I have booked my ticket back to the Netherlands… for the holidays! You didn’t think I was going back after more than two years of insanity-, tears-, and fear-loaded work, did ya? Nope, life with the O1 visa in LA has been pretty good so far. As an impatient and overly ambitious person I’m never quite satisfied of course, but I’m working on my craft and career everyday, and as long as I can do that I’m happy. For the first time I feel like I am where I belong, with people who are like me. It’s the little things: audiences clapping after a movie, people smiling to each other on the street… And it’s all thanks to that little piece of paper called an O1 visa, and my awesome immigration lawyer Kate Raynor. So for all of you who are also thinking of moving here to act or write do anything else creative, here are five myths about the O1 visa…

1. You need to be Famous to Get an O1-Visa
It helps, but no. You just need to have done work, and that work needs to have had some press: reviews, articles, interviews, TV show mentions…everything counts. Don’t forget that your local paper and the internet also counts. What is enough press? There’s not really a golden standard. In the end it’s about the total package, and how that comes across. Most immigration lawyers offer free consultations where they check if you have enough material for a case, so that’s always a good idea.

2. You Can File the O1 Visa Yourself
Okay, so technically you can and if you’re a legal beagle or someone with a knack for US immigration policies (do such people even exist?) you might even succeed but I personally have never met someone who filed their O1 themselves. The entire petition amounts up to a +200 page document and it’s already a big hassle doing it with an immigration lawyer so I don’t even want to imagine what it’s like doing it without. So I guess you can file the O1 yourself, but filing it successfully is something else.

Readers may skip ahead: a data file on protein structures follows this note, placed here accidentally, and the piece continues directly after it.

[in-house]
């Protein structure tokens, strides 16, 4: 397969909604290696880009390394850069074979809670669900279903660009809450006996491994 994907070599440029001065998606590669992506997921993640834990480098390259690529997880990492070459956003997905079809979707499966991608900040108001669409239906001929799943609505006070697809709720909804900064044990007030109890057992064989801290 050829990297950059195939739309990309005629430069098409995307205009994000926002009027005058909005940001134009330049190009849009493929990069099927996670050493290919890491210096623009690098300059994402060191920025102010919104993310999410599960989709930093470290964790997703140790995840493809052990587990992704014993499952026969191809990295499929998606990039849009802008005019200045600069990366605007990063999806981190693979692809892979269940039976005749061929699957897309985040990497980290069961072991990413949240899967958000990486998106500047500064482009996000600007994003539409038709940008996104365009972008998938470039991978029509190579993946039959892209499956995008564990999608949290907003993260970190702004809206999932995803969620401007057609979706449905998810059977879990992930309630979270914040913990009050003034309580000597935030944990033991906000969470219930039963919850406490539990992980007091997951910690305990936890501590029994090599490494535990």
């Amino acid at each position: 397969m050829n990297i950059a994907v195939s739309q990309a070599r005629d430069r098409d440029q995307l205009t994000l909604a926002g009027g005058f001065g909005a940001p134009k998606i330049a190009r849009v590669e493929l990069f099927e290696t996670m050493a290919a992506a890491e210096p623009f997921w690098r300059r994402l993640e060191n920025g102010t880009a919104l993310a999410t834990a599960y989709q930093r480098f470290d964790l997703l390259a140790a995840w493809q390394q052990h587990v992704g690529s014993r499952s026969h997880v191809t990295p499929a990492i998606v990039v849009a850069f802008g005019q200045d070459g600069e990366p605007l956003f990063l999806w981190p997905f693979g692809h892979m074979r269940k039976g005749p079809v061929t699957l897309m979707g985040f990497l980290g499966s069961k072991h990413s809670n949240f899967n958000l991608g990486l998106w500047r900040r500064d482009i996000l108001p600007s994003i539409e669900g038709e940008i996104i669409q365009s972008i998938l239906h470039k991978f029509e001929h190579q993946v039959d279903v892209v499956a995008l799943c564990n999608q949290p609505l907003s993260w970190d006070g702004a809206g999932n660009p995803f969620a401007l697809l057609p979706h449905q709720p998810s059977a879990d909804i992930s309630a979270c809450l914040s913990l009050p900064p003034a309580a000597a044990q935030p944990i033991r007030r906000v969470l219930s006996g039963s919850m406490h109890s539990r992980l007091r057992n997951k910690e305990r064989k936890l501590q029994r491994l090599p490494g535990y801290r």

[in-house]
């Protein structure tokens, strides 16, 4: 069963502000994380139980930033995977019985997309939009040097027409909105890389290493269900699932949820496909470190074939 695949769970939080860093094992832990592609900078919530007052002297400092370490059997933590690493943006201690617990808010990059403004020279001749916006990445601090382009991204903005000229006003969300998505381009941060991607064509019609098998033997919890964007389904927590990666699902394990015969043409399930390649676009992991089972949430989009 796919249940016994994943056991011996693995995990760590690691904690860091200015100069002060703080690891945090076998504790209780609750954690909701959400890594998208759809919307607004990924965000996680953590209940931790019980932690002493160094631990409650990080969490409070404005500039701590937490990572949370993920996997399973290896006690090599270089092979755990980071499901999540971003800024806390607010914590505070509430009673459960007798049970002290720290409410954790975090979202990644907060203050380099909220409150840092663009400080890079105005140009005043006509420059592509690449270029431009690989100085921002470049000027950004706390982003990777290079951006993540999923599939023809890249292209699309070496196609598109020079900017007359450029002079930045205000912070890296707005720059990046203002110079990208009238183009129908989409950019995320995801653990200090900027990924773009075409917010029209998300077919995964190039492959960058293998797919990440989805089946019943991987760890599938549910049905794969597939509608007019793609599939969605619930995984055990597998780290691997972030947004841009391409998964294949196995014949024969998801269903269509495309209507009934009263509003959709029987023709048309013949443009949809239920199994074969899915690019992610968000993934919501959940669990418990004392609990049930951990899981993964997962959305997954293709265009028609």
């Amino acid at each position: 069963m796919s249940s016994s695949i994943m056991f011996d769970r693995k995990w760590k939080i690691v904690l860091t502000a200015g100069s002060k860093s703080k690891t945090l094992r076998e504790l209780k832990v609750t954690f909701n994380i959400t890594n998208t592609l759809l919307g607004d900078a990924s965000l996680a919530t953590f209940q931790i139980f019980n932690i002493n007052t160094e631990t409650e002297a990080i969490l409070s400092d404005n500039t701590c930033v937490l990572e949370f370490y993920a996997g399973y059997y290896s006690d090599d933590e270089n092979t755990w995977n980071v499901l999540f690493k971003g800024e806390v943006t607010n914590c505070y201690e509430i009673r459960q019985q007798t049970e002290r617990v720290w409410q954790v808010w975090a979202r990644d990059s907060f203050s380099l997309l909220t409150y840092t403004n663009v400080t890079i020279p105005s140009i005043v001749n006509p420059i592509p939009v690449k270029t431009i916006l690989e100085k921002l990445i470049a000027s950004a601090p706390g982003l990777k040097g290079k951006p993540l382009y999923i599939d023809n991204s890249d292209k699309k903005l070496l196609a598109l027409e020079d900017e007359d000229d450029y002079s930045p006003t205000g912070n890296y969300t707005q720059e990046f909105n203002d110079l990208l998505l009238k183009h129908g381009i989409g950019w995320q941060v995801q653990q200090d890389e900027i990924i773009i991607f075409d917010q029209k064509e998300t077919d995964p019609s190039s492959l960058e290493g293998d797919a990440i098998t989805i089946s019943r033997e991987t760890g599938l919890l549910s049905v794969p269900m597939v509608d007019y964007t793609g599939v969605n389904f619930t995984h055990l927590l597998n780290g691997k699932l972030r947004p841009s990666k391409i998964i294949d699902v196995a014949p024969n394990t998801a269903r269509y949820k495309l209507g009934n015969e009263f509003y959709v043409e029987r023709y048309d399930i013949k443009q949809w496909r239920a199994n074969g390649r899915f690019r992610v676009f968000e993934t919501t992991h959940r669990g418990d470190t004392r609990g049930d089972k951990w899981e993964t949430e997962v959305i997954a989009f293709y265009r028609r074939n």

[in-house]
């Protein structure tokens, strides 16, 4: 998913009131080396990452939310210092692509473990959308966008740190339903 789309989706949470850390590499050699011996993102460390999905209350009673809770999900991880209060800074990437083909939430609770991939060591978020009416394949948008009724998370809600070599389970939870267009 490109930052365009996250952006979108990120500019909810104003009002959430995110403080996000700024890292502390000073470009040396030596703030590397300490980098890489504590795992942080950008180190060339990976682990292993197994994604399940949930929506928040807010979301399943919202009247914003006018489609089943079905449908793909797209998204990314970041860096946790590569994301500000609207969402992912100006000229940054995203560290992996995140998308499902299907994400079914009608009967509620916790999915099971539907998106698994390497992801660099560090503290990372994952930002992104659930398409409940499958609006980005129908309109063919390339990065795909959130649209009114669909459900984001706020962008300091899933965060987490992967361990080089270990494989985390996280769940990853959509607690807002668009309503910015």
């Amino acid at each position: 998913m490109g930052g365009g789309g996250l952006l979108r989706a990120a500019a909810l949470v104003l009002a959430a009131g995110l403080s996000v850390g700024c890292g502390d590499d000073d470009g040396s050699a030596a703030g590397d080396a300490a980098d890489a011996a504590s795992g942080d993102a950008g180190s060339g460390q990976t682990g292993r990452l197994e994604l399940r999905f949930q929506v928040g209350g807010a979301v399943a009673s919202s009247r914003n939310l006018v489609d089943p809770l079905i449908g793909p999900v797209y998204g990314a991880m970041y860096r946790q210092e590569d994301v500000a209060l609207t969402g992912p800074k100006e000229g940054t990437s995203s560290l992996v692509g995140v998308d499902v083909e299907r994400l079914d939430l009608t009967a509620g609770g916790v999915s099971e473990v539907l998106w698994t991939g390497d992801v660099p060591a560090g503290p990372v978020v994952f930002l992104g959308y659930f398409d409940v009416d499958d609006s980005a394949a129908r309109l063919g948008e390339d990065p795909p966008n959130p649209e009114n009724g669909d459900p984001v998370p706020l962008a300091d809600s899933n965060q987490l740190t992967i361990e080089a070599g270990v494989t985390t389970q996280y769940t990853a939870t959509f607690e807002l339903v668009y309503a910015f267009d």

3. You Need Work Lined Up for Three Years
Not really. You do need  to have some work lined up but immigration is aware that nothing in the creative industry is planned that far in advance, so what you need are work promises. Plans. Projects you intend to do, but that include the line “subject to change.” Also, you don’t necessarily need to get the O1 for three years. Most people want that, since it’s a costly process, but you can also just request an O1 for the time you intend to work in the US.

4. You have to Live in the US Once You Get an O1
Nope! I mean, I prefer sunny Los Angeles over rainy Holland most of the time, but you can actually live in your home country with an O1 and just fly back and forth. The O1 is a non-immigrant visa, meaning you are -legally speaking- an alien. It has nothing to do with interstellar travelling, that’s just what they call people who aren’t US immigrants. You do still have to pay your taxes in the US though, but that’s a whole other story I won’t bore you with.

5. You Can Work for Every Studio
This is a tricky thing. Who you can work for depends on your O1 sponsor. If your sponsor was an agent or manager, woohoo! You can work for any studio. If your sponsor was a studio though, you can only work for that studio. Wanna hear something awful? Lots of actors weren’t aware of that in the past, leading to them booking jobs and then not being able to actually do them due to visa issues. Because of that some major studios now don’t audition actors with an O1 anymore. Even if they have an O1 which does allow them to work for all studios. I literally saw it listed in an audition call from Showtime the other day: “no O1 actors.” It’s illegal discrimination but it’s definitely real. That’s why I’m already thinking of going for a GreenCard as soon as I can.

Hope this clears up some stuff for all you aspiring O1 creatives! It’s a lot of work, but so worth it!